Use this URL to cite or link to this record in EThOS: http://ethos.bl.uk/OrderDetails.do?uin=uk.bl.ethos.606325
Title: Conceptions of academic freedom in English faith-based universities and university colleges
Author: Precious, Carol
ISNI:       0000 0004 5361 2537
Awarding Body: Institute of Education, University of London
Current Institution: UCL Institute of Education (IOE)
Date of Award: 2014
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Abstract:
Academic freedom is a contested concept, and in the present climate in higher education, is currently considered by many academics to be under threat nationally and internationally. This thesis focuses on how academic freedom is conceived and addressed within the context of a particular sector of higher education. The focus of the study was the fourteen English members of the Cathedrals Group, which is a distinctive sector in higher education, as the members are universities and university colleges with a historical faith-base. Formerly established as Church teacher-training colleges, these institutions have latterly evolved and gained university college and university status. Within higher education, faith-based institutions differ from secular universities and university colleges in that they have a historical relationship with their founding Church, which continues to be a part of their institutional identity to the present day. The reason for selecting this group of institutions was that faith-based institutions are sometimes criticised for placing limits on academic freedom. The empirical data for this research was gathered from indepth semi-structured interviews with eleven senior managers and eleven academics. The findings indicated that although there were isolated instances where academics had experienced restrictions, for the majority of those interviewed there was no tension between the institutions’ faith-base and their academic freedom. The Christian foundation was not an important consideration, had little effect upon their academic work, and academics’ definitions and experiences of academic freedom were reported as no different from traditional conceptions of academic freedom. One of the possible explanations offered for this is that in their progression towards achieving university status, the institutions have become increasingly secularised and therefore for many academics the possibility of any limitations to academic freedom in relation to the faithbase of their institution was not an issue for consideration.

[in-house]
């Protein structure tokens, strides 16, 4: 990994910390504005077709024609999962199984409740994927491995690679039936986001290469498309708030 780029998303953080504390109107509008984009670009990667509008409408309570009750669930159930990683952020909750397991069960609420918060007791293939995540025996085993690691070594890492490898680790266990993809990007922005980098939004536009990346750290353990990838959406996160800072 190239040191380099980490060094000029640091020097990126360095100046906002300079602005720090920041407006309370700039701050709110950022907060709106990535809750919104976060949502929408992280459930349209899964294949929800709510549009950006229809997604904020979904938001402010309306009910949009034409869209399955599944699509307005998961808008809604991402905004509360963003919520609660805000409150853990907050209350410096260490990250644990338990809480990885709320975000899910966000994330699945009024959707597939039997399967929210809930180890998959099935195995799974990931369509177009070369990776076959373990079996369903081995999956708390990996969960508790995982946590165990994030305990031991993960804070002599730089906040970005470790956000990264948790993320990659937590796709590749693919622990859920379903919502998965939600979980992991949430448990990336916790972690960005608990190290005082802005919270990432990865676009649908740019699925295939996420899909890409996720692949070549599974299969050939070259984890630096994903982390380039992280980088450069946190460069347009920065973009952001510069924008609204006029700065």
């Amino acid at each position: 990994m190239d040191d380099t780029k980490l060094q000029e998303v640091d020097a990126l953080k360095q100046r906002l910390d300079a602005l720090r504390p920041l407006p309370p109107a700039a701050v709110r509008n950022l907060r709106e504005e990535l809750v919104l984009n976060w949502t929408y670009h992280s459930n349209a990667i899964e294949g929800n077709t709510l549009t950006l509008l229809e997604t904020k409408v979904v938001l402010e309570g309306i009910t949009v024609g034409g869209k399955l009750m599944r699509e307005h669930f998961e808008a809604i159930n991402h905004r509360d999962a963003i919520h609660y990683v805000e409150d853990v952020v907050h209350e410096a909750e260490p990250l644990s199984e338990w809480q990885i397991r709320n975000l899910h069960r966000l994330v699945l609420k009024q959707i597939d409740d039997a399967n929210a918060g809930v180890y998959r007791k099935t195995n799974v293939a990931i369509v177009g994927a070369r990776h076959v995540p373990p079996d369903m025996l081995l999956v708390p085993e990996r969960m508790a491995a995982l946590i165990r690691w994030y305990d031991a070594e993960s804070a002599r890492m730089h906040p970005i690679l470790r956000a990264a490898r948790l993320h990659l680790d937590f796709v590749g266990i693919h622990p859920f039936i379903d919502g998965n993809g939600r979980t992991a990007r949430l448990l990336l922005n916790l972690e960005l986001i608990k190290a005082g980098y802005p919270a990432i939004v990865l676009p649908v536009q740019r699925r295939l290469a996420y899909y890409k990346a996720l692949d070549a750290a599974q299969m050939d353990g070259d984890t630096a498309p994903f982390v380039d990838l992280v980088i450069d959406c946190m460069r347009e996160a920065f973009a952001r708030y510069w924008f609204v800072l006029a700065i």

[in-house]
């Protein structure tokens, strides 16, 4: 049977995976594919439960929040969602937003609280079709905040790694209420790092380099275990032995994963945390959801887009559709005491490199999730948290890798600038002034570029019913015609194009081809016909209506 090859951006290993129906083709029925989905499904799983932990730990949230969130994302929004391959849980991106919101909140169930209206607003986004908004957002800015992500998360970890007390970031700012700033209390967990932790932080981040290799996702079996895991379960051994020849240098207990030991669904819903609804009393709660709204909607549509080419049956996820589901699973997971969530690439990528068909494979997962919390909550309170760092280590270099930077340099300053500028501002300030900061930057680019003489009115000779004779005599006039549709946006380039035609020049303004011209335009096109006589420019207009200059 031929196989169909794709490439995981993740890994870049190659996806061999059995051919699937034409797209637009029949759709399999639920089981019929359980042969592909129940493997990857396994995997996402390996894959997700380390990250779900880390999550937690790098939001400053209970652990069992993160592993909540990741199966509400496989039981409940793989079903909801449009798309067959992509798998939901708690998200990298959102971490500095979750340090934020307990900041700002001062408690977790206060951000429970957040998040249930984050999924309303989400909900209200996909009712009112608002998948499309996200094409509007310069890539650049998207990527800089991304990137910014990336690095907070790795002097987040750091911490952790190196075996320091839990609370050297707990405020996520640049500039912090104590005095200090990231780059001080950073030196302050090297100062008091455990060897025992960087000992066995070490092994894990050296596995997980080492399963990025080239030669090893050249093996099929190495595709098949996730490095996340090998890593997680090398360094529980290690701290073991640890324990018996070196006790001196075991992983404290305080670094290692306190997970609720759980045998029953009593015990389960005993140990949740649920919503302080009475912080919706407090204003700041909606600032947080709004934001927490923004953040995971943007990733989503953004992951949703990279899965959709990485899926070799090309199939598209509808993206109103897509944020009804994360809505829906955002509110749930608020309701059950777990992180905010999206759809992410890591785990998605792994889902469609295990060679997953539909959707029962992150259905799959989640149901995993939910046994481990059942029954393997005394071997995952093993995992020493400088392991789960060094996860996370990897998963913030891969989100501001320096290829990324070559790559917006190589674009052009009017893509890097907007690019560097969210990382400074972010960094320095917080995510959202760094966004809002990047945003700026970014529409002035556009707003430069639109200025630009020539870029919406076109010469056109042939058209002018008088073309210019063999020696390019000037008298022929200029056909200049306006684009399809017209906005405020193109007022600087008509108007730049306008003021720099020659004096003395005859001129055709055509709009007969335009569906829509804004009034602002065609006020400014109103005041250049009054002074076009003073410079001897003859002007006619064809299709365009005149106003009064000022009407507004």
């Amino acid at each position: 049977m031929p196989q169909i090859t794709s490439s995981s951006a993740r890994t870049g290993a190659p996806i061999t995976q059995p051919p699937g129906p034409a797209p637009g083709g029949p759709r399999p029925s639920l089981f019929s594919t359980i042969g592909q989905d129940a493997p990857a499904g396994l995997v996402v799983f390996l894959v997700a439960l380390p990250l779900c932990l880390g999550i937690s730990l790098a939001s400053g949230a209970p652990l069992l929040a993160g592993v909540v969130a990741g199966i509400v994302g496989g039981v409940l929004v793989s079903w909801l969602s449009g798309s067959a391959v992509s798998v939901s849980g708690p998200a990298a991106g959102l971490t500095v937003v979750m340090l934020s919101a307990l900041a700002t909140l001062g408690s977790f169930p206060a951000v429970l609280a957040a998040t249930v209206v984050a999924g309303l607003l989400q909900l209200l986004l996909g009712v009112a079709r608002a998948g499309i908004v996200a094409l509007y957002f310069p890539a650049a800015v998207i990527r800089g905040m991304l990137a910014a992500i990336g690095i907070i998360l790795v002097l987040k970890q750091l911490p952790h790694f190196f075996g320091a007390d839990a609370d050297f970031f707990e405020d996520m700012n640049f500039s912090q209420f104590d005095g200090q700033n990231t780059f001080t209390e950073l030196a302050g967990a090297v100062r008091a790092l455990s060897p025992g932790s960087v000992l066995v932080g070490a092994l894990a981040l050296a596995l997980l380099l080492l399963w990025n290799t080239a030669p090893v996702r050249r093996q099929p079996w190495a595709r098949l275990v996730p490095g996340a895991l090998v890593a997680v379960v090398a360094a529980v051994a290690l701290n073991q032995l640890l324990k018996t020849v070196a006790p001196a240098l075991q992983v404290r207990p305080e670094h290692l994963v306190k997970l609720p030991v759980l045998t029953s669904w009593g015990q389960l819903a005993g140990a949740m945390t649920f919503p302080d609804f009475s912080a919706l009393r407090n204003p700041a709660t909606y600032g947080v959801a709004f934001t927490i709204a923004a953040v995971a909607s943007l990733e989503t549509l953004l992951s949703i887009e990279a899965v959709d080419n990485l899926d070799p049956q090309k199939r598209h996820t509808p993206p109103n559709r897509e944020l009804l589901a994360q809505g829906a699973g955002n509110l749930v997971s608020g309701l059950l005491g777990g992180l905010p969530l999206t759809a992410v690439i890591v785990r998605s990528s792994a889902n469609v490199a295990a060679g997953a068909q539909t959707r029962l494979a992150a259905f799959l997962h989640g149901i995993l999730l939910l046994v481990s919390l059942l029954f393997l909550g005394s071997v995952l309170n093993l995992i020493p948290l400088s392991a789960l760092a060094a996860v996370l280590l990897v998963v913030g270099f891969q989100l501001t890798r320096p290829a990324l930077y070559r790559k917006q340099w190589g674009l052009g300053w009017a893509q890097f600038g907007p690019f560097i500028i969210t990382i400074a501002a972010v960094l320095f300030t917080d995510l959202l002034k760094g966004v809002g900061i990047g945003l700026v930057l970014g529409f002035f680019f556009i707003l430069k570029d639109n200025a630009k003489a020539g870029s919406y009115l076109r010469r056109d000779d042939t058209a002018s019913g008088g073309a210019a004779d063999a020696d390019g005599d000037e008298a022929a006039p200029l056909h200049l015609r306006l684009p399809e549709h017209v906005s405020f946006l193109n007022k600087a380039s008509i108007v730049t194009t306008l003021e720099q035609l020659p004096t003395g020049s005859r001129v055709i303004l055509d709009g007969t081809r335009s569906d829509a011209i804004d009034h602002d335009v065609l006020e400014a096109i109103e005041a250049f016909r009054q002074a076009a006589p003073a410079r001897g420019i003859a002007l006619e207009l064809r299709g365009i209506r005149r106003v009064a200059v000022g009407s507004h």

Supervisor: Not available Sponsor: Not available
Qualification Name: Thesis (Ed.D.) Qualification Level: Doctoral
EThOS ID: uk.bl.ethos.606325  DOI: Not available
Keywords: Humanities and Social Sciences
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